Be Not Still, My Beating Heart

On the afternoon of March 14th, following some busy days and nights, I got home and felt like my chest was frozen. After sitting around and letting everything reset, I felt better, but that’s not a far walk from what I had been feeling. I told myself “don’t mess around here, man, this isn’t funny, this isn’t acid reflux.”

I walked around my yard for about 5minutes, and again felt frozen between my shoulders. I had never felt anything like it, and it freaked me out. It was painful, but not like a sore muscle. I wasn’t sweating, nor feeling a looming sense of unmitigated despair any more than usual. So my wife drove me to the ER. I walked in and told the folks there what was going on, and with eyes widened the way you’d widen your eyes if somebody had a harpoon in their ear and asked if it “looked bad” but you didn’t want them to panic, they told me to sit down and do some tests. My blood pressure was up, oxygen was OK, and I went to a room for observation.

An EKG showed no signs of a heart attack. A blood test found no evidence of a heart attack. I was admitted a few hours later with the aim of being kept overnight for an angiogram. It’s that procedure where a doctor snakes a thin tube into your artery (they went in through my wrist but shaved an area peri-groinal just in case… they needed even more power over the situation), to your heart, and you watch the entire thing on an X-Ray monitor while iodine is injected in a the artery, showing any areas of narrowing or damage. I was kinda high when they did it, after they had injected me with a light sedative, which calmed me down after I had spent a good half hour crying in my hospital room. They should grow a hybrid of Sativa, Indica, and Sense of Mortality. Really burns off the white noise.

So as I’m lying on the table, the doctor comes in and tells me this is his 4th procedure of the morning. I’m a little worried because it’s coming up on lunch time and, that usually leads to rushed or sloppy work. But the staff threw the X-ray over me and we watched my heart thumping away. I couldn’t really see anything of a blockage as they had yet to inject the iodine. I didn’t feel anything more than a poke at my wrist when they made the insertion. I just lay there with very little to think about other than my life, and my family, and my future with my family.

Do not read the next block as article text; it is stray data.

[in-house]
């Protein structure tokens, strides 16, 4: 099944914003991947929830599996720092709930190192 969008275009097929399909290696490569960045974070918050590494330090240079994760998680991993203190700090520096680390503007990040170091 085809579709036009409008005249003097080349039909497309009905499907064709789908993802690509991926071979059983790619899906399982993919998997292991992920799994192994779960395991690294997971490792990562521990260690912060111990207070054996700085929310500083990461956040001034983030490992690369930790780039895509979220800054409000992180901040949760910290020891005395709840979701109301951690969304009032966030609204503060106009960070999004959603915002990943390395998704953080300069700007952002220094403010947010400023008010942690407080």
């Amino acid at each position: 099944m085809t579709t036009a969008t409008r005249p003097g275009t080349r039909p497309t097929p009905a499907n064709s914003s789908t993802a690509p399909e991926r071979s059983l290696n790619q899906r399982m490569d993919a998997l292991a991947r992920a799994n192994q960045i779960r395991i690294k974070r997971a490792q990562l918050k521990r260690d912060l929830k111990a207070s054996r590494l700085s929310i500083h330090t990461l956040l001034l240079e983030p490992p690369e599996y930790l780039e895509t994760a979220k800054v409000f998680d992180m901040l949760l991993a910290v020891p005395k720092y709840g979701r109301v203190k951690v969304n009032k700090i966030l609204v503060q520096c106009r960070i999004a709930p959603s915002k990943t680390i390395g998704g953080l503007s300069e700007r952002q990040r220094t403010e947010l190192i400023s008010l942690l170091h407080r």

A minute or maybe 5 later, it was show-time. The doctor injected the iodine, enough to darken the artery we suspected was having an issue. It showed up like a black worm on the screen, wriggling beneath the right atrium as blood was struggling to get through. And there it was…


Not my heart, but I was pinched above the PDA



My right coronary artery, had a 1.5mm area that was 70-80% narrowed/blocked/too small. 1.5mm. That’s miniscule. In the universe it doesn’t register as a blip of a blip’s blip. But it can cause huge issues. It can kill you. Is that how I wanted to go? After being run over by a Harley 20 years ago, narrowly avoiding 100’s of car accidents, almost flipping a car on 520, but I get taken out by 1.5mm of blocked artery…

A moment later the doctor said, “OK, there it is, that skinny part in the middle is the problem. Let’s get that back open here.” A stent was placed, and I could see the vessels and branches into the ventricles all grow darker, as well. They were finally getting far more blood than they had in quite a while. I was up and walking around my hospital room that night, and went home the next day, happy to go pick up my boys after school.

The staff said “Wow, you’re smart for coming in when you did. Too many guys try and walk it off.” Being proactive AND correct is very rare for me. I was even more grateful for listening to myself, and even in the face of some strong agnosticism, I fully believe that I have angels (for lack of a better term) that whisper to me.

Since this happened, I’ve felt far better than I have in about a year, and probably 3. Of COURSE I feel better – my heart’s working much more closely to “Normal”, ya big goose!  If you think something’s wrong, if you have consistently high blood pressure, please go get things checked out. You can save yourself a lot of trouble, and maybe even a lot of life.

About Geoff Lott

Geoff Lott is a "thinking person's comedian" as much as a "drinking person's comedian." Born and raised near Seattle, his writing and comedy is Cloudy with a Chance of Hope. Less offensive than your average nightly news program, Geoff is opinionated with intent, and a rebel without a clause. A comedian, actor, dad, husband, co-worker, weirdo, and great friend, Geoff Lott has a sense of humor like a sommelier's sense of smell; aged well, with a hint of dark chocolate, Irish whiskey, and leather. Credits and press kit available upon request!
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